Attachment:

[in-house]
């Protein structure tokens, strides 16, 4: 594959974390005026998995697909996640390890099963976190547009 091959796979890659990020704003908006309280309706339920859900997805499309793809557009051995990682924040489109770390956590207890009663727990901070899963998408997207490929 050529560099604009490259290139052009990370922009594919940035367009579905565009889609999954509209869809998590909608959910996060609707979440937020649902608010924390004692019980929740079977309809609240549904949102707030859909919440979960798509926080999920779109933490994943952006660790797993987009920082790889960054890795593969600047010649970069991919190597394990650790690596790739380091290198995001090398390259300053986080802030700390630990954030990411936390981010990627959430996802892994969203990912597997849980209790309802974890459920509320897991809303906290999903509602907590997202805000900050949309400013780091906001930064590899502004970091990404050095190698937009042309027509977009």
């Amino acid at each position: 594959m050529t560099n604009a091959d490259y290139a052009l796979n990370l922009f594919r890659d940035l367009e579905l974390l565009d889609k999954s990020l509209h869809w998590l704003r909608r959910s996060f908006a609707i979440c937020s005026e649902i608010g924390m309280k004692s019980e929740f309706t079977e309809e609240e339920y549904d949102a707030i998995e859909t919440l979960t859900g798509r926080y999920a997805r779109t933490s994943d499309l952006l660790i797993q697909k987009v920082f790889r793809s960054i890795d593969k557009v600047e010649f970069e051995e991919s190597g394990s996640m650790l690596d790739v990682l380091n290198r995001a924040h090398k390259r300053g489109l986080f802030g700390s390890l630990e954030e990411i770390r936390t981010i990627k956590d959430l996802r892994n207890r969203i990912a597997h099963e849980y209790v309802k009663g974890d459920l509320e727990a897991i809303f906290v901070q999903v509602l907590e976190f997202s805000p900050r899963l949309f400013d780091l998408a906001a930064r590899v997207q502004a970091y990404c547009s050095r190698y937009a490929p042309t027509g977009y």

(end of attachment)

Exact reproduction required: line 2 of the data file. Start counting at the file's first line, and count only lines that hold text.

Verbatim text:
């Protein structure tokens, strides 16, 4: 594959974390005026998995697909996640390890099963976190547009 091959796979890659990020704003908006309280309706339920859900997805499309793809557009051995990682924040489109770390956590207890009663727990901070899963998408997207490929 050529560099604009490259290139052009990370922009594919940035367009579905565009889609999954509209869809998590909608959910996060609707979440937020649902608010924390004692019980929740079977309809609240549904949102707030859909919440979960798509926080999920779109933490994943952006660790797993987009920082790889960054890795593969600047010649970069991919190597394990650790690596790739380091290198995001090398390259300053986080802030700390630990954030990411936390981010990627959430996802892994969203990912597997849980209790309802974890459920509320897991809303906290999903509602907590997202805000900050949309400013780091906001930064590899502004970091990404050095190698937009042309027509977009």